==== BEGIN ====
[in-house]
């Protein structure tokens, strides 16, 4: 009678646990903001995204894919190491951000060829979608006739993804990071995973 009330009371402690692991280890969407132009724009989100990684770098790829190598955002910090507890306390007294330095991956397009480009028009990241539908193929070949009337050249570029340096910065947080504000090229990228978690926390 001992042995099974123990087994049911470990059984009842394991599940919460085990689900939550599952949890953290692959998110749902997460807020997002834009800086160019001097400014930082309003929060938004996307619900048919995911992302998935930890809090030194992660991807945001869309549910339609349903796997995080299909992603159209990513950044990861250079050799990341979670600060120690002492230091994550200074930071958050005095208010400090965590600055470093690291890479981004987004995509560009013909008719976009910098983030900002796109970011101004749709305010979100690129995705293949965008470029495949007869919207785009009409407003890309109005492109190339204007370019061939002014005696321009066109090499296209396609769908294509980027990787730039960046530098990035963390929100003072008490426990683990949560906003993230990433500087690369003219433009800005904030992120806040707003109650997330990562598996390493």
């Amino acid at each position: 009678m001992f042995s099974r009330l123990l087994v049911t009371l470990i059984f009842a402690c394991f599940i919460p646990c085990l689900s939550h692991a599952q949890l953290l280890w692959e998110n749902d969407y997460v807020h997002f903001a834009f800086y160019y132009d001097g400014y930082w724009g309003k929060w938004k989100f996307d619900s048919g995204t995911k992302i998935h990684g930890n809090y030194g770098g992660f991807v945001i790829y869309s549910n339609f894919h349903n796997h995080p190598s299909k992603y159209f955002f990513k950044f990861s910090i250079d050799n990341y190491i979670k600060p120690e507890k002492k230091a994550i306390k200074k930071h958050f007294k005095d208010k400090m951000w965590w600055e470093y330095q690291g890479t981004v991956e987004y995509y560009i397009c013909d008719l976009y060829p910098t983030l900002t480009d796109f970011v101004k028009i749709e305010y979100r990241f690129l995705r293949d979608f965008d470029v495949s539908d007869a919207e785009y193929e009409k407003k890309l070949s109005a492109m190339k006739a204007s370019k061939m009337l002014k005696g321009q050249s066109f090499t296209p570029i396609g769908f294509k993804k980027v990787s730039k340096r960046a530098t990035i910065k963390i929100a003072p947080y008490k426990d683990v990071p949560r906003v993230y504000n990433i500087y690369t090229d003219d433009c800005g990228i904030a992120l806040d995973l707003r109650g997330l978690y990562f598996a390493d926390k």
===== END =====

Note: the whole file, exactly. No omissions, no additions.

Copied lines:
[in-house]
């Protein structure tokens, strides 16, 4: 009678646990903001995204894919190491951000060829979608006739993804990071995973 009330009371402690692991280890969407132009724009989100990684770098790829190598955002910090507890306390007294330095991956397009480009028009990241539908193929070949009337050249570029340096910065947080504000090229990228978690926390 001992042995099974123990087994049911470990059984009842394991599940919460085990689900939550599952949890953290692959998110749902997460807020997002834009800086160019001097400014930082309003929060938004996307619900048919995911992302998935930890809090030194992660991807945001869309549910339609349903796997995080299909992603159209990513950044990861250079050799990341979670600060120690002492230091994550200074930071958050005095208010400090965590600055470093690291890479981004987004995509560009013909008719976009910098983030900002796109970011101004749709305010979100690129995705293949965008470029495949007869919207785009009409407003890309109005492109190339204007370019061939002014005696321009066109090499296209396609769908294509980027990787730039960046530098990035963390929100003072008490426990683990949560906003993230990433500087690369003219433009800005904030992120806040707003109650997330990562598996390493």
């Amino acid at each position: 009678m001992f042995s099974r009330l123990l087994v049911t009371l470990i059984f009842a402690c394991f599940i919460p646990c085990l689900s939550h692991a599952q949890l953290l280890w692959e998110n749902d969407y997460v807020h997002f903001a834009f800086y160019y132009d001097g400014y930082w724009g309003k929060w938004k989100f996307d619900s048919g995204t995911k992302i998935h990684g930890n809090y030194g770098g992660f991807v945001i790829y869309s549910n339609f894919h349903n796997h995080p190598s299909k992603y159209f955002f990513k950044f990861s910090i250079d050799n990341y190491i979670k600060p120690e507890k002492k230091a994550i306390k200074k930071h958050f007294k005095d208010k400090m951000w965590w600055e470093y330095q690291g890479t981004v991956e987004y995509y560009i397009c013909d008719l976009y060829p910098t983030l900002t480009d796109f970011v101004k028009i749709e305010y979100r990241f690129l995705r293949d979608f965008d470029v495949s539908d007869a919207e785009y193929e009409k407003k890309l070949s109005a492109m190339k006739a204007s370019k061939m009337l002014k005696g321009q050249s066109f090499t296209p570029i396609g769908f294509k993804k980027v990787s730039k340096r960046a530098t990035i910065k963390i929100a003072p947080y008490k426990d683990v990071p949560r906003v993230y504000n990433i500087y690369t090229d003219d433009c800005g990228i904030a992120l806040d995973l707003r109650g997330l978690y990562f598996a390493d926390k």